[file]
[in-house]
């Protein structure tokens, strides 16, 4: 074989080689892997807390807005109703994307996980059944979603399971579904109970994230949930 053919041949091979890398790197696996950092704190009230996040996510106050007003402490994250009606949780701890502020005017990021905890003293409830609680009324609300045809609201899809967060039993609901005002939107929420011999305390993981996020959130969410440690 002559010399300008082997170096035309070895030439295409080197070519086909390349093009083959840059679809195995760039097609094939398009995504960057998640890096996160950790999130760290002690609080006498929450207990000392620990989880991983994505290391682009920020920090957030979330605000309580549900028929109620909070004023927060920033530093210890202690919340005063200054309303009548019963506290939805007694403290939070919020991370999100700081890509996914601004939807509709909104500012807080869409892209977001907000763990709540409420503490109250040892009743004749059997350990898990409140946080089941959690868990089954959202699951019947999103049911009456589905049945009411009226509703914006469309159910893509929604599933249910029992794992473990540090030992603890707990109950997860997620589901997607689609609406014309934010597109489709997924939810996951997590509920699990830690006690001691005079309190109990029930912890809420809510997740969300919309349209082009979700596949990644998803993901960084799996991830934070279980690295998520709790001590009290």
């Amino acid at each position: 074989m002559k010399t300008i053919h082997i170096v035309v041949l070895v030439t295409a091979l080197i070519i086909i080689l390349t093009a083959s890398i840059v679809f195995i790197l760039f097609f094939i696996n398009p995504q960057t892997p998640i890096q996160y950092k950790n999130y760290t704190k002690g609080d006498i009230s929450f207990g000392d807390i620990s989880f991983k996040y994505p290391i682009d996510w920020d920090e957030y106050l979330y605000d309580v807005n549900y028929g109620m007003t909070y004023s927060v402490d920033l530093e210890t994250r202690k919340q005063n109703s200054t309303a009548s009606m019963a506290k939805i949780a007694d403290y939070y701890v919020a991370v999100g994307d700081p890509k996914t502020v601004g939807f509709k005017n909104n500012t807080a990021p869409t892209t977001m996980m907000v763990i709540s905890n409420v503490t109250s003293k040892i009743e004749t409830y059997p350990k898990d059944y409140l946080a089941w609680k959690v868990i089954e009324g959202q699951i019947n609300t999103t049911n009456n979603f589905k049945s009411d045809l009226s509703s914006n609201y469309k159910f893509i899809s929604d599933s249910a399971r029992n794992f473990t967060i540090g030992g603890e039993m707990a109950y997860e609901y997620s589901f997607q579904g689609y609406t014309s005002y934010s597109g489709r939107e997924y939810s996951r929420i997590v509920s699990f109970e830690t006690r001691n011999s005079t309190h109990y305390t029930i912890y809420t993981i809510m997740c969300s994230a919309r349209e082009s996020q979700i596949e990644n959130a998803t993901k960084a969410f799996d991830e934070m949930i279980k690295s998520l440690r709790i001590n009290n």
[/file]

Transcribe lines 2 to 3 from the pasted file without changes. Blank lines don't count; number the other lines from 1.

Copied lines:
């Protein structure tokens, strides 16, 4: 074989080689892997807390807005109703994307996980059944979603399971579904109970994230949930 053919041949091979890398790197696996950092704190009230996040996510106050007003402490994250009606949780701890502020005017990021905890003293409830609680009324609300045809609201899809967060039993609901005002939107929420011999305390993981996020959130969410440690 002559010399300008082997170096035309070895030439295409080197070519086909390349093009083959840059679809195995760039097609094939398009995504960057998640890096996160950790999130760290002690609080006498929450207990000392620990989880991983994505290391682009920020920090957030979330605000309580549900028929109620909070004023927060920033530093210890202690919340005063200054309303009548019963506290939805007694403290939070919020991370999100700081890509996914601004939807509709909104500012807080869409892209977001907000763990709540409420503490109250040892009743004749059997350990898990409140946080089941959690868990089954959202699951019947999103049911009456589905049945009411009226509703914006469309159910893509929604599933249910029992794992473990540090030992603890707990109950997860997620589901997607689609609406014309934010597109489709997924939810996951997590509920699990830690006690001691005079309190109990029930912890809420809510997740969300919309349209082009979700596949990644998803993901960084799996991830934070279980690295998520709790001590009290």
């Amino acid at each position: 074989m002559k010399t300008i053919h082997i170096v035309v041949l070895v030439t295409a091979l080197i070519i086909i080689l390349t093009a083959s890398i840059v679809f195995i790197l760039f097609f094939i696996n398009p995504q960057t892997p998640i890096q996160y950092k950790n999130y760290t704190k002690g609080d006498i009230s929450f207990g000392d807390i620990s989880f991983k996040y994505p290391i682009d996510w920020d920090e957030y106050l979330y605000d309580v807005n549900y028929g109620m007003t909070y004023s927060v402490d920033l530093e210890t994250r202690k919340q005063n109703s200054t309303a009548s009606m019963a506290k939805i949780a007694d403290y939070y701890v919020a991370v999100g994307d700081p890509k996914t502020v601004g939807f509709k005017n909104n500012t807080a990021p869409t892209t977001m996980m907000v763990i709540s905890n409420v503490t109250s003293k040892i009743e004749t409830y059997p350990k898990d059944y409140l946080a089941w609680k959690v868990i089954e009324g959202q699951i019947n609300t999103t049911n009456n979603f589905k049945s009411d045809l009226s509703s914006n609201y469309k159910f893509i899809s929604d599933s249910a399971r029992n794992f473990t967060i540090g030992g603890e039993m707990a109950y997860e609901y997620s589901f997607q579904g689609y609406t014309s005002y934010s597109g489709r939107e997924y939810s996951r929420i997590v509920s699990f109970e830690t006690r001691n011999s005079t309190h109990y305390t029930i912890y809420t993981i809510m997740c969300s994230a919309r349209e082009s996020q979700i596949e990644n959130a998803t993901k960084a969410f799996d991830e934070m949930i279980k690295s998520l440690r709790i001590n009290n």